If you do not understand the subtraction of the negative zero error from the measurement, please read on. Since the zero error is -0.04 cm, this means that all measurements taken by the vernier calipers will be *SMALLER* by 0.04cm. Hence, you will have to *ADD* 0.04 cm to *ALL* measurements in order to get the *TRUE* measurement. The subtraction is done in the above case is to have an elegant way of obtaining a resultant addition: $3.34 + 0.04 = 3.38$ and to make it *COMPATIBLE* with positive zero error. This means that once you have determined the nature of the zero error (positive or negative), you can just subtract the zero error and be sure that your final answer is correct.

Consider a zero error of +0.04 cm. With my method, $3.34 \, – (+ 0.04) = 3.30$ cm.

**Normal method:** Since the zero error is +0.04 cm, this means that all measurements taken by the vernier calipers will be larger by 0.04 cm. Hence, you will have to *SUBTRACT* 0.04 cm from *ALL* measurements in order to get the true measurement. The final calculation will be $3.34 \, – 0.04 = 3.30$ cm, which is the same as my method.

**Note:** I hope that I did not confuse you. Drop a comment below if you encounter any difficulties.

## More Vernier Caliper Practice:

## Self-Test Questions For Vernier Calipers

### Where on the vernier calipers would you read to obtain the main scale reading?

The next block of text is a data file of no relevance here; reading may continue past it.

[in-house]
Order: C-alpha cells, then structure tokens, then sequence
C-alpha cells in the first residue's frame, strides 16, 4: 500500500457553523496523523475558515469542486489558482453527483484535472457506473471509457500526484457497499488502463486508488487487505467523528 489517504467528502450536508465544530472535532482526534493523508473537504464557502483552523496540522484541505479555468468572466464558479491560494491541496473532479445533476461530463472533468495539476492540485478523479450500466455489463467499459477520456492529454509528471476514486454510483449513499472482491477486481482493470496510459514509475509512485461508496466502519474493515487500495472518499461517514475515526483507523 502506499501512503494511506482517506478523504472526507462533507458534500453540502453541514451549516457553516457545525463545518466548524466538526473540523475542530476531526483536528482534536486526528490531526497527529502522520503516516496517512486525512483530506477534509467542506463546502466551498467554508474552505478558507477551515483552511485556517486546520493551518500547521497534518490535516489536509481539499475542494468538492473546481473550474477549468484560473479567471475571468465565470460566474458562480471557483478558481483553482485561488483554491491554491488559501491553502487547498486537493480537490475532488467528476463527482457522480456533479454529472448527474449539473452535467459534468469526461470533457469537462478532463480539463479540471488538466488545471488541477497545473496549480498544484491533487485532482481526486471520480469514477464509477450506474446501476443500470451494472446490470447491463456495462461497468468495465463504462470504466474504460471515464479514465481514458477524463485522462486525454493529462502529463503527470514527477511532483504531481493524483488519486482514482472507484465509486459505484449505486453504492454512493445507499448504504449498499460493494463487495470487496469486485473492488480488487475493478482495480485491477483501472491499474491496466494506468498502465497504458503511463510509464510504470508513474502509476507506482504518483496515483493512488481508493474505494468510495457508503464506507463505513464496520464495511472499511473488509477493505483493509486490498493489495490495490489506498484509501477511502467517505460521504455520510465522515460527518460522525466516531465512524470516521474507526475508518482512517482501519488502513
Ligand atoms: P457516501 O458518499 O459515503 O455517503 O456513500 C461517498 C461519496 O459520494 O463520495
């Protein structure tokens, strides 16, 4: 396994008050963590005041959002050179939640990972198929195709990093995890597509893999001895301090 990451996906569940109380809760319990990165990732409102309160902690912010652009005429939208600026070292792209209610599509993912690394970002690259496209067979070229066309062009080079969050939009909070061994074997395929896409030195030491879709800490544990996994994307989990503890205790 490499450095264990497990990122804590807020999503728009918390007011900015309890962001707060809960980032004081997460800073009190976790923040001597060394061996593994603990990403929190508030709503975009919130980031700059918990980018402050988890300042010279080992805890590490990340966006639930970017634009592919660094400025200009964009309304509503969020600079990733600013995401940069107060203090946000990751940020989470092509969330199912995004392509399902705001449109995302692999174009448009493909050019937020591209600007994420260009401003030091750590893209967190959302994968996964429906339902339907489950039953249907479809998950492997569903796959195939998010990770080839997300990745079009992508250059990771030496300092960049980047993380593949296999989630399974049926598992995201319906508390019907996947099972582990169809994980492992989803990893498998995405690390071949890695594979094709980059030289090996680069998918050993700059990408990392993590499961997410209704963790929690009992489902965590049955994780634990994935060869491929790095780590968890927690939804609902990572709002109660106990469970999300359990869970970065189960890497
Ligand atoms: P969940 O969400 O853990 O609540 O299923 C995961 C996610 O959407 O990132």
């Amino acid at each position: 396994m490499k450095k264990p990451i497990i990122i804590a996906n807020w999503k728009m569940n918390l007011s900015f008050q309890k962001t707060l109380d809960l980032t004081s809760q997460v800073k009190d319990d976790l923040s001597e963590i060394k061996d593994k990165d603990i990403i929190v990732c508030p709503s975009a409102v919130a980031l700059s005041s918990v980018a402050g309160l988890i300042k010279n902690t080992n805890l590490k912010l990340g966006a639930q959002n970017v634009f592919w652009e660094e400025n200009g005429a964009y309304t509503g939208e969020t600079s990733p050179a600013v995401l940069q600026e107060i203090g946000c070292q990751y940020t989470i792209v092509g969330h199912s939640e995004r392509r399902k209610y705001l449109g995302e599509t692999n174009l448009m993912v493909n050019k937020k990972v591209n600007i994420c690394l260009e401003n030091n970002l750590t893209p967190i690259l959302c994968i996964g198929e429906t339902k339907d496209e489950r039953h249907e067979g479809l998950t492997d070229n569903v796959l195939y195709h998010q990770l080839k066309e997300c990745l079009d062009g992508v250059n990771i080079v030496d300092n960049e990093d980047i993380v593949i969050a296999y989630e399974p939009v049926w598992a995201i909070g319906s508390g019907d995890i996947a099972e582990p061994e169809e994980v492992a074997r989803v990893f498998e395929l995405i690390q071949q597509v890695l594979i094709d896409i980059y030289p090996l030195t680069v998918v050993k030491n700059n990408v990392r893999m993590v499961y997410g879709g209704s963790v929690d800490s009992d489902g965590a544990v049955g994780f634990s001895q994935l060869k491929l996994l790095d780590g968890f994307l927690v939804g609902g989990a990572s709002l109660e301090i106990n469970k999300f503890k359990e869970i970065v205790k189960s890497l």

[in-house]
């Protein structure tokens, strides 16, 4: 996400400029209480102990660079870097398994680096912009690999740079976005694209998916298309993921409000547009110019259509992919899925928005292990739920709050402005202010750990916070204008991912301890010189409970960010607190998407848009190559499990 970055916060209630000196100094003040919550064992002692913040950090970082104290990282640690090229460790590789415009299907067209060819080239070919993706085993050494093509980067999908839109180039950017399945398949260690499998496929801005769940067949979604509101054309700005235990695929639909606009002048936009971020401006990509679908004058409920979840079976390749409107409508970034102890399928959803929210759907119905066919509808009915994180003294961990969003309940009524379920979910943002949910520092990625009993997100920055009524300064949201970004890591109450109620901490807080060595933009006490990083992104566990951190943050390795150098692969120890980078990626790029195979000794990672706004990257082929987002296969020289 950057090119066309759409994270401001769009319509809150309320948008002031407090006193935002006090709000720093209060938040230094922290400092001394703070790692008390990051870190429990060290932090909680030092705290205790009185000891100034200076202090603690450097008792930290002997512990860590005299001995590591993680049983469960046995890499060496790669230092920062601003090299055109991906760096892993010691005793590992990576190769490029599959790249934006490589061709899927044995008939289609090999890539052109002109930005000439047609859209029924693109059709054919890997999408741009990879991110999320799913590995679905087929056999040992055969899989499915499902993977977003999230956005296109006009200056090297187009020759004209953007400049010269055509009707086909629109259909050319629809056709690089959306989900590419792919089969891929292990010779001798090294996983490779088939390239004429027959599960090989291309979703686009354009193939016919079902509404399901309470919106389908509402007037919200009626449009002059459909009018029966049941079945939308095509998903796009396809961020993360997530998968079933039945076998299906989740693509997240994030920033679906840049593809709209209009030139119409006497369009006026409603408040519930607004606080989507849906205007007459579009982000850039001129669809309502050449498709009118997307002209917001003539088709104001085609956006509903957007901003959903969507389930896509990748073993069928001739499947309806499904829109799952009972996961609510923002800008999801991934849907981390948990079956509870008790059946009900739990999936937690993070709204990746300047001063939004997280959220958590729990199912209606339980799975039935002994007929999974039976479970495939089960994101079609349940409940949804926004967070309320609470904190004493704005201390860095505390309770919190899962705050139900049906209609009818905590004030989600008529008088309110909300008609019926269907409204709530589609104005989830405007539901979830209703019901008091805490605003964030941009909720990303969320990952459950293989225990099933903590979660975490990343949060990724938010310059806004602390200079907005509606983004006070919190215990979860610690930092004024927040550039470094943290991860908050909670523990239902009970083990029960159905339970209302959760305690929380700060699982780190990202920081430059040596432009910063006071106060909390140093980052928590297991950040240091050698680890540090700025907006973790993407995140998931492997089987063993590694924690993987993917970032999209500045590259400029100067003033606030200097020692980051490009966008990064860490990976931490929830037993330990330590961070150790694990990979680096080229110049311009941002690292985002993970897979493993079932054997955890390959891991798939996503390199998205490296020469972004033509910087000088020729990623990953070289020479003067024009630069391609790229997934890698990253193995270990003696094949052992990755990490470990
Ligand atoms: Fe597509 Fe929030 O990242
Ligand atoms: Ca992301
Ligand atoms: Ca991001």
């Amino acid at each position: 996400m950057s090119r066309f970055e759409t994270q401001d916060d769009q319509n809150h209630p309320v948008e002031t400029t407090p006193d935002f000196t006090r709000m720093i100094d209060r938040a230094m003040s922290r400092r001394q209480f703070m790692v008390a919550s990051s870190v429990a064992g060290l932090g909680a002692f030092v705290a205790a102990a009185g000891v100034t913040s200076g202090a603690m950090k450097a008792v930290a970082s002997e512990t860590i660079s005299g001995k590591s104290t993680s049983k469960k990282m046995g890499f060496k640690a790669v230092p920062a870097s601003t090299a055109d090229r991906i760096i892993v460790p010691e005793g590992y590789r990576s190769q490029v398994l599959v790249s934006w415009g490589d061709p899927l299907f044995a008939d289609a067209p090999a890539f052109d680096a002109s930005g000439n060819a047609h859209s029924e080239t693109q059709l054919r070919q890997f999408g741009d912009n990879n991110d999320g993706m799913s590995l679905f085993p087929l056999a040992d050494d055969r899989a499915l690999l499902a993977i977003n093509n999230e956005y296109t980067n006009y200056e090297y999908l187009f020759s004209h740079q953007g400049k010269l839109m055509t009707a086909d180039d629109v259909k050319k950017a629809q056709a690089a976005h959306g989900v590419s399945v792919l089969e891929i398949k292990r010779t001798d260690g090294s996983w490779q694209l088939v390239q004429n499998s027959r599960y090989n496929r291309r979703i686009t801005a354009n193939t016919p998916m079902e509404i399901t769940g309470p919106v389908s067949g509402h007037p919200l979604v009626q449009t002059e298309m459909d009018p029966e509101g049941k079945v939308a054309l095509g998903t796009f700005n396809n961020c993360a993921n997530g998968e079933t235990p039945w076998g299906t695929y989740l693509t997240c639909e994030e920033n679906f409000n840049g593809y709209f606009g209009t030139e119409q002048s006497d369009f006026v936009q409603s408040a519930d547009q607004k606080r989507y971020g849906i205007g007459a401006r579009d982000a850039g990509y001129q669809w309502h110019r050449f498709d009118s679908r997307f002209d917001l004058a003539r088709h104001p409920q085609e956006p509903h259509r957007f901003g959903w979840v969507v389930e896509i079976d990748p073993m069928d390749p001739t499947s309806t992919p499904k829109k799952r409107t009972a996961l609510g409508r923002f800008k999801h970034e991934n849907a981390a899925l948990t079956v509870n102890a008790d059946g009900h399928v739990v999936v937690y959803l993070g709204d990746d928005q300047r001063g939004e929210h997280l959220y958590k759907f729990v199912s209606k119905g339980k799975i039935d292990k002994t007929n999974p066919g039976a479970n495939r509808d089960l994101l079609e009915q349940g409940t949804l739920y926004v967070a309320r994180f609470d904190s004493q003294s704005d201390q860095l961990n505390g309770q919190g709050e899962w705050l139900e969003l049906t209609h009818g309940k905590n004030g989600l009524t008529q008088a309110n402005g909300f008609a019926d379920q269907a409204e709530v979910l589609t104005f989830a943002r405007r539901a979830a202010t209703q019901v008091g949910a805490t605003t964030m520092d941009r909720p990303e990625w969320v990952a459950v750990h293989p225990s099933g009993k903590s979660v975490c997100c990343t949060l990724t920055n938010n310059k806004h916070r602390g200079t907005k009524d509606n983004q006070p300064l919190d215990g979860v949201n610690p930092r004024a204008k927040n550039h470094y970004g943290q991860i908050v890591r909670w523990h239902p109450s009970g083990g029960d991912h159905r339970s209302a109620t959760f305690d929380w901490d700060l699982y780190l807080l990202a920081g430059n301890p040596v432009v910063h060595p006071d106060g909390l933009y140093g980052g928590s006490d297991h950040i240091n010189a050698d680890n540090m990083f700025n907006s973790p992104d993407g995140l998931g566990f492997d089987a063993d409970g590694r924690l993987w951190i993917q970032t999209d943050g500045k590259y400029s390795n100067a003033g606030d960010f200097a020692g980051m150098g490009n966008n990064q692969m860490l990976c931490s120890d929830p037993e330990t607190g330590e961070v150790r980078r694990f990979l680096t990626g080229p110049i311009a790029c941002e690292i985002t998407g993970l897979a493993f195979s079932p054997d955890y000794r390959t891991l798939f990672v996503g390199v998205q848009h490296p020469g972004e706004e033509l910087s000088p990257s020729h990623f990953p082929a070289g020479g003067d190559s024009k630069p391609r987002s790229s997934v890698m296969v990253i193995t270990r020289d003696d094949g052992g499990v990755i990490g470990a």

**Show/Hide Answer**

The main scale reading is obtained from the reading on the main scale that is at the** immediate left of the zero** on the vernier scale.

### Where on the vernier calipers would you read to obtain the vernier scale reading?

**Show/Hide Answer**

The vernier scale reading is obtained from the reading on the main scale that has an **alignment of the scale lines** of the main scale and vernier scale.

### What is the smallest possible reading (in cm) of a vernier caliper?

**Show/Hide Answer**

The smallest possible reading of a vernier caliper is 0.01 cm.

If you still do not understand the concept, there is a **very useful** simulation of the vernier calipers: Vernier Caliper Simulation (Source)

Hello there! What is the biggest possible reading on vernier scale?? Can anybody plz kindly tell me?😊

Hello there! What is the biggest possible reading on vernier scale?

I was not clear about the topic but when I read this page, It was crystal clear to me. Thanks for being so helpful.

In the illustration of the “zero error” measurement, the zero of the vernier scale appears to be slightly less that 1/2 way between the zero and the first hash mark of the main scale, but the alignment on the vernier scale seems to clearly occur on the “6”, making the zero measurement -0.06?

The explanations were comprehensive and the tests made it more understandable.

thank you so much I come back to this every test haha

Nice

can you please shade more light on measurement reading technique. l am an o level student . please email me

The Self-Test Questions are very helpful.

See main scale is just immediately left to zero

Vernier scale division is where two lines Aline

Vernier scale reading is=vernier scale division into 0.01

Total reading=vernier scale reading+main scale

It’s very easy concept

And this site really helped me